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The Tigers’ Venezuelan players are united

Feb 21, 2014, 9:44 AM EDT

It’s getting ugly and scary in Venezuela. People have taken to the streets leading to deadly clashes between protesters and police. Watching such things from the United States has to be difficult for Venezuelan players.

Omar Vizquel and the Tigers’ Venezuelan players tweeted out this pic in solidarity this morning:

Historically, not all Venezuelan players have fallen on the same side of the recent, prevalent political debates which we hear about in the United States. But now that violence is gripping their homeland, you have to figure that those differences seem secondary.

  1. bolweevils2 - Feb 21, 2014 at 9:53 AM

    In solidarity on which side? Are they with the protesters or the government?

    • spursareold - Feb 21, 2014 at 9:57 AM

      Look at the small flag in the back, and the SOS written on it. That should be your clue.

      • tywebb76 - Feb 21, 2014 at 10:09 AM

        That is not entirely true. Former tiger Magglio Ordonez was a very vocal supporter of Chavez and his regime. In the elections following Chavez’ death he was elected mayor of his hometown representing the same ticket and having the support of Nicholas Maduro. Many of these guys are great friends with Magglio Ordonez.

        It is Good to see our boys united in support of their home, but I am curious on which side their support actually falls.

      • Francisco (FC) - Feb 21, 2014 at 10:39 AM

        Is Magglio somewhere in that picture?

    • historiophiliac - Feb 21, 2014 at 11:29 AM

      Perhaps the point is that whichever side they are on, they are together in their concern for their fellow citizens back home and thinking of them. They are all Venezuelan — and that’s some thinking we could use in this country.

      • historiophiliac - Feb 21, 2014 at 5:05 PM

        ya nadie puede opinar si apoyas a uno te atacan otros y viceversa y si eres neutral no eres venezolano. Que triste realidad.— Miguel Cabrera (@MiguelCabrera) February 21, 2014

  2. sportsdrenched - Feb 21, 2014 at 10:09 AM

    I was wondering since I read at this very website that Magglio Ordonez was elected Mayor of a town as a Socialist.

    http://hardballtalk.nbcsports.com/2013/12/09/magglio-ordonez-was-elected-mayor-in-venezuela/

  3. chunkala - Feb 21, 2014 at 10:21 AM

    Eff Venezuela

    • nategearhart - Feb 21, 2014 at 10:39 AM

      Eff you

    • karlkolchak - Feb 21, 2014 at 12:05 PM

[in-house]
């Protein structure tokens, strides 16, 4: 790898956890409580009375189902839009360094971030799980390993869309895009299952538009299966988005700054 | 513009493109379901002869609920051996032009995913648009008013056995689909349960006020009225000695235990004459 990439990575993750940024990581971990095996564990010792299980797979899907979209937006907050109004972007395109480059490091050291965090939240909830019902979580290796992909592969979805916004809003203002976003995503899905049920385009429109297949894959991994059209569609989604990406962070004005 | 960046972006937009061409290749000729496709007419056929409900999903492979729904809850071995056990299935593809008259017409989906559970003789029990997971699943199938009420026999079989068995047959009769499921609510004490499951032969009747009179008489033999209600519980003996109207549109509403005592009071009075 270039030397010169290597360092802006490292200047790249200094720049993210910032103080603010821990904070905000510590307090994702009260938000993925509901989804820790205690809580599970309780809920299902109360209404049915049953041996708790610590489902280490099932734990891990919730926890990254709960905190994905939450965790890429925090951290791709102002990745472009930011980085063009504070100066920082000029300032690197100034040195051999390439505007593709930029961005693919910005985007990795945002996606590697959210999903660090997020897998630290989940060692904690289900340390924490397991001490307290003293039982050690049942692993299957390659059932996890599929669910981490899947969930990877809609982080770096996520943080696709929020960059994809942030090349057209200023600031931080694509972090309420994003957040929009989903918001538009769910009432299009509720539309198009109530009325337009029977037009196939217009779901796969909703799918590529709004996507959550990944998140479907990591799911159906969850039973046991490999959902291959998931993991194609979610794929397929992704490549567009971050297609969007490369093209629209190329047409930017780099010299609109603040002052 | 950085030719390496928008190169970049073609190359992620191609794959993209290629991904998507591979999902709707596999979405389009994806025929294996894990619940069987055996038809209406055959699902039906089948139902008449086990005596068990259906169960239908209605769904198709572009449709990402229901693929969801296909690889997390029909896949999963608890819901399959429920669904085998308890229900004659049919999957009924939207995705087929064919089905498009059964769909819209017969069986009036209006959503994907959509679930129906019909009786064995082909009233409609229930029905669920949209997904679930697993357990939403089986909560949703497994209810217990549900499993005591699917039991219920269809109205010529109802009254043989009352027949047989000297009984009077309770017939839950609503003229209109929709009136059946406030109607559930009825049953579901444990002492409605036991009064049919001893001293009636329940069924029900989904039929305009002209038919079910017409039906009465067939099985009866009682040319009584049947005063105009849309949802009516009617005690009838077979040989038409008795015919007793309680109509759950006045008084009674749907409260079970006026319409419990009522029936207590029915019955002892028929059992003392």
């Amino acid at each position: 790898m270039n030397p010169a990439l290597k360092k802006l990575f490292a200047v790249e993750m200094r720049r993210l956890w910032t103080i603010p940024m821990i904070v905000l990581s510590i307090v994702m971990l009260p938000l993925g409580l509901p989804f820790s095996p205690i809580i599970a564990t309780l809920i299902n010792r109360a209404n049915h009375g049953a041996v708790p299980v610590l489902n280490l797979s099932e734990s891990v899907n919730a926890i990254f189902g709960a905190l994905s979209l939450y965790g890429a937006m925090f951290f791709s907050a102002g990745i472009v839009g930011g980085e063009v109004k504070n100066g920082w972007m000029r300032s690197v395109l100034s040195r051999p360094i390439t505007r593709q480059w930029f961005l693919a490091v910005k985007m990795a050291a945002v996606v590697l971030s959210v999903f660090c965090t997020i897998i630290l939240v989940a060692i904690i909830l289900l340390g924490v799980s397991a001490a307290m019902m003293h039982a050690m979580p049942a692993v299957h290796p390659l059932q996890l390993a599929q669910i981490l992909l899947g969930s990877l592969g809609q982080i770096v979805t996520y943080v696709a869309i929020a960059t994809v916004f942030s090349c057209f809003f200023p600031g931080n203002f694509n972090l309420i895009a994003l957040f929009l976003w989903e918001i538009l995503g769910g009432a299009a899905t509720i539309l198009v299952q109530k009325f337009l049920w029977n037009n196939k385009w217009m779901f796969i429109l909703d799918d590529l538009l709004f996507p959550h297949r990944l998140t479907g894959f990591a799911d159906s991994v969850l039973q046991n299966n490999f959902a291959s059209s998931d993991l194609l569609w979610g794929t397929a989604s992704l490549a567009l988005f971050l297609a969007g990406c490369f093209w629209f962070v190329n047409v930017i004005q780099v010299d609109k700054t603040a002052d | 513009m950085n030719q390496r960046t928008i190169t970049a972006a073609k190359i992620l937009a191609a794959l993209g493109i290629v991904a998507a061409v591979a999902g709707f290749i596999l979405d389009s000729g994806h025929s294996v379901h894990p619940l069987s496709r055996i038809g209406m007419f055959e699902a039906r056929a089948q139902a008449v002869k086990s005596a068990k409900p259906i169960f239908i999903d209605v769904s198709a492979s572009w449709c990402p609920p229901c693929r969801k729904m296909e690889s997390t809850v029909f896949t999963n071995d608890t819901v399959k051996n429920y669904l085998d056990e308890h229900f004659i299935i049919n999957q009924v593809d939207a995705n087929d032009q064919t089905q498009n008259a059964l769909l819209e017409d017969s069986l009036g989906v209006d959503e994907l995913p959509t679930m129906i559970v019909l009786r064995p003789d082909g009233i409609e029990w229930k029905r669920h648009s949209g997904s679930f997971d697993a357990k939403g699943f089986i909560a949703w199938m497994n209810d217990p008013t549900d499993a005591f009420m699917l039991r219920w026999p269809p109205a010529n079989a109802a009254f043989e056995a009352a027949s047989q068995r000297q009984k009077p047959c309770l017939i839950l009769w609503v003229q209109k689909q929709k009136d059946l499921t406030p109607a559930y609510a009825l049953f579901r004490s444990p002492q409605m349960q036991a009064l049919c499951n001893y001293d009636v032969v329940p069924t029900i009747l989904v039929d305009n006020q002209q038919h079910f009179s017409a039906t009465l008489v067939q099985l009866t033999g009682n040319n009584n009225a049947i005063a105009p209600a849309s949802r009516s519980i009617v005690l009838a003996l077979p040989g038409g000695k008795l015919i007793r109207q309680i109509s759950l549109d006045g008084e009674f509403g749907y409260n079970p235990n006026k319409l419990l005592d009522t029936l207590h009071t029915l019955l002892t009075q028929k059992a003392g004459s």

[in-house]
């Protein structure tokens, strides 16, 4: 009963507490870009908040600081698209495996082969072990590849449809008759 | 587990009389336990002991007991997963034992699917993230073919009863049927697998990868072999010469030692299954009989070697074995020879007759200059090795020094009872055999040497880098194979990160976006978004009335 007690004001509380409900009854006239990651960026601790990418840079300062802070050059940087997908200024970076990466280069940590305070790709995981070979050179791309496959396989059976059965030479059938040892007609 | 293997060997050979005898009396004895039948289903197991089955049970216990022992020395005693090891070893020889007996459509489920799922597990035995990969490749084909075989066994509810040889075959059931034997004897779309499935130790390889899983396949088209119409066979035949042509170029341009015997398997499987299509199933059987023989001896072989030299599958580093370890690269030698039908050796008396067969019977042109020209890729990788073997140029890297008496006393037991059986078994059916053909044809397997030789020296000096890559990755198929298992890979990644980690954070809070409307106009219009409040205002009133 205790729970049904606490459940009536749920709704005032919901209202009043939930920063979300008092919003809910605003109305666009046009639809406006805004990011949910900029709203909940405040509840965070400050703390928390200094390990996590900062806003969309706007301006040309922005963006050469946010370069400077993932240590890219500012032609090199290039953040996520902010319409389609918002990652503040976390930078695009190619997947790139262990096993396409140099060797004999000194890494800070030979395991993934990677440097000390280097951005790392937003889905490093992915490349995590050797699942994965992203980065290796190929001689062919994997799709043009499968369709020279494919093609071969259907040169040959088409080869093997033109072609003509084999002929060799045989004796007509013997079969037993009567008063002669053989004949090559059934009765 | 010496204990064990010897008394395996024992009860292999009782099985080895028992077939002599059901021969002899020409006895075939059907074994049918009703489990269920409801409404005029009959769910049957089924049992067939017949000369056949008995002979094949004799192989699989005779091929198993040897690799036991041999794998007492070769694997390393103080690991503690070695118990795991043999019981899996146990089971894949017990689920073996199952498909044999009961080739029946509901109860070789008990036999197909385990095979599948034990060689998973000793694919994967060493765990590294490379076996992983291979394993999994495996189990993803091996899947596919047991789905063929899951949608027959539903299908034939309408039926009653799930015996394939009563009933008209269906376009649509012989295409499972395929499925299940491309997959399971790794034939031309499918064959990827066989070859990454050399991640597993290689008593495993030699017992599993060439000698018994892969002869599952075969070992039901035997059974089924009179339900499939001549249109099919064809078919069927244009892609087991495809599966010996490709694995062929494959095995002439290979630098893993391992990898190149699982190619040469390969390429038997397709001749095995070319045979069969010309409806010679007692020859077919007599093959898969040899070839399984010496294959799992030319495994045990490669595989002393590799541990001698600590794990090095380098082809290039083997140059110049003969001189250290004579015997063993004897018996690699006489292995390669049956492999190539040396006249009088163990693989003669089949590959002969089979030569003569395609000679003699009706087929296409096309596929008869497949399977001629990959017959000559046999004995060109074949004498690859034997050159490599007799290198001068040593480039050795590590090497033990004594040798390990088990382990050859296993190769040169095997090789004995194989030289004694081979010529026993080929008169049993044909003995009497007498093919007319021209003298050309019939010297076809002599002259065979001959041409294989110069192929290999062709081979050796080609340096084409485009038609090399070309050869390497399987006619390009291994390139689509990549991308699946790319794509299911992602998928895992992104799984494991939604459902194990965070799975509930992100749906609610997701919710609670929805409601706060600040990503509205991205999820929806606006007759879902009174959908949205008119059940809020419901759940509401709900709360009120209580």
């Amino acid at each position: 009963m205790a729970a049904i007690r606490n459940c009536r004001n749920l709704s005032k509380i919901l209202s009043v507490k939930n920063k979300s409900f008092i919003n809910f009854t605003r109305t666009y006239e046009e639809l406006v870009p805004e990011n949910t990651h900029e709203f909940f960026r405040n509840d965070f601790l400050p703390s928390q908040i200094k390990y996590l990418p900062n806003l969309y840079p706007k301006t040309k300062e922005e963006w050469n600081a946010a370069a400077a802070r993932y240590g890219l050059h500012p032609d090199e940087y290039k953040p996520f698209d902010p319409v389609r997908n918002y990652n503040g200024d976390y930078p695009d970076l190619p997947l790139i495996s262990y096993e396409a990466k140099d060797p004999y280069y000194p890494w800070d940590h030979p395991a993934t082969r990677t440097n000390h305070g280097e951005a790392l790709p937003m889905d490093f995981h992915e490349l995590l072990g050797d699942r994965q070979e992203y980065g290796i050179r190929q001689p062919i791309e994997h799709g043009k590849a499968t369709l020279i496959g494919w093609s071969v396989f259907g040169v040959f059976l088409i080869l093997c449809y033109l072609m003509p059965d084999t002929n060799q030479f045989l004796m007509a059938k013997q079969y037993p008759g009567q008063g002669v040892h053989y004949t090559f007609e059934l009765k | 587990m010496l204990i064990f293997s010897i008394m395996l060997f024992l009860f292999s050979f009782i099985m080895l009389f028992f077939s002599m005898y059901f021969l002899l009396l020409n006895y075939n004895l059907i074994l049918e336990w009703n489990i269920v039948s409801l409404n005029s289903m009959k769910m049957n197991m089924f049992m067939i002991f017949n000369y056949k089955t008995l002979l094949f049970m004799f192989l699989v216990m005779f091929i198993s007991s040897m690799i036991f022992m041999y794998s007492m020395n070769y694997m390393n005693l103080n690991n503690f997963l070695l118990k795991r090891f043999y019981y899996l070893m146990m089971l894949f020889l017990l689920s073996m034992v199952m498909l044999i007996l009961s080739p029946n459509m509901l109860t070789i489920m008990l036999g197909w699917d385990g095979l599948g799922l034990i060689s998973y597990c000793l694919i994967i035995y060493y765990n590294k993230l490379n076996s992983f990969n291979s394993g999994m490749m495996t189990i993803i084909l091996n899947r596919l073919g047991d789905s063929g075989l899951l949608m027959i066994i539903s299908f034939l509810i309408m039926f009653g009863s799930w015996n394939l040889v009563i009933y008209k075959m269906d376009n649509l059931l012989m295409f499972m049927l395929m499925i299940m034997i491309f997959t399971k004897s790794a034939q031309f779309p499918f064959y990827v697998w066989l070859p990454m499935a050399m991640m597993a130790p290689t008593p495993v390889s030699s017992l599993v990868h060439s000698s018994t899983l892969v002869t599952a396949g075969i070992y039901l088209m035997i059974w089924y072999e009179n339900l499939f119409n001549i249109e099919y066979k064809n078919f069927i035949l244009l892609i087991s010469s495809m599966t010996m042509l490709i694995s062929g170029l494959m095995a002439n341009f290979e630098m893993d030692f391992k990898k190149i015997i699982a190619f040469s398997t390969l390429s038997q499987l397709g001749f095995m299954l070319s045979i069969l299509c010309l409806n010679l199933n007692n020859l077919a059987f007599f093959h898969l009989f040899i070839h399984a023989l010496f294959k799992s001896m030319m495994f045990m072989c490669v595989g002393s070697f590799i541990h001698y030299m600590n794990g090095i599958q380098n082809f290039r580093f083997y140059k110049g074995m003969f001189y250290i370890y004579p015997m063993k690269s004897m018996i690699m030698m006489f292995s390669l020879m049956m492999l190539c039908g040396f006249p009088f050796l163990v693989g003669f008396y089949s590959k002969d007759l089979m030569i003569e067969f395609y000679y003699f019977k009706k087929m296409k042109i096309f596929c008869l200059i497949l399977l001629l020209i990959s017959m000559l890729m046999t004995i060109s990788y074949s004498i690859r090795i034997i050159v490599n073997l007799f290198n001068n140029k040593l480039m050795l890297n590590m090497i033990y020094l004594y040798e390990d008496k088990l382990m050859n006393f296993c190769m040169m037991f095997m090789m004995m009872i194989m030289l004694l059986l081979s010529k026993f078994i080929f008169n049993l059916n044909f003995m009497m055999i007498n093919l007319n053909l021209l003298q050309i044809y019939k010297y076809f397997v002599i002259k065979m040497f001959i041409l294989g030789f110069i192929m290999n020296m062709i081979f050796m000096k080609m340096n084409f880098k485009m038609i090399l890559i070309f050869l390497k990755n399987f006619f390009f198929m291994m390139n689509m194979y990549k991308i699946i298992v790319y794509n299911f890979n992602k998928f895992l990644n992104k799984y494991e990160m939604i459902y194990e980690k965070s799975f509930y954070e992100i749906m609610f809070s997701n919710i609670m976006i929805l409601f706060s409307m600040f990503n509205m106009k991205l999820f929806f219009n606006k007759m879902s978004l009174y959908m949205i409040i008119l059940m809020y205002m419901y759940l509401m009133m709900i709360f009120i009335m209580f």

Hey, dingbat, do you have any idea how much U.S. gas prices would rise if Venezuela took that insult personally and stopped selling us their oil? By quite a lot.

      • DJ MC - Feb 21, 2014 at 12:44 PM

        That’s very true, and the commenter above is a dingbat, but on the other hand how fast would their country run out of money if they stopped selling us their oil? That goes both ways.

      • historiophiliac - Feb 21, 2014 at 1:09 PM

        I think they sell more to China now than to us, so… I think they could find eager buyers somewhere.

  4. happytwinsfan - Feb 21, 2014 at 10:25 AM

    when a sizable minority rebels against the bad governance mandated by the majority through a democratic process, it’s hard to be on either side.

    • Francisco (FC) - Feb 21, 2014 at 10:42 AM

      50.6 to 49.1, they’re basically the same size. In any other country that would have been a wake up call that power needed to be shared in order to have social peace and a more inclusive government that heard both sides of the story. The government is acting like it won the elections in a landslide and people who don’t like it should just suck it up.

      In any case Democracy is all about respecting and protecting minority views to precisely avoid the tyranny of the majority.

      • happytwinsfan - Feb 21, 2014 at 11:24 AM

        previous elections involving Chavez, a much more gifted politician then the current guy, had bigger margins.

        democracy is about respecting minority views, but is also about respecting elections results, especially when your side loses. Chavez’s supporters argue that their opposition consists of a self entitled oligarchy wishing to retain their undeserved privileges and property.

        there’s a lot hooey in their thinking but there is also some truth to it. the same thing seems to be going on in Thailand where the disdain for the less affluent minority by the more affluent is even more pronounced.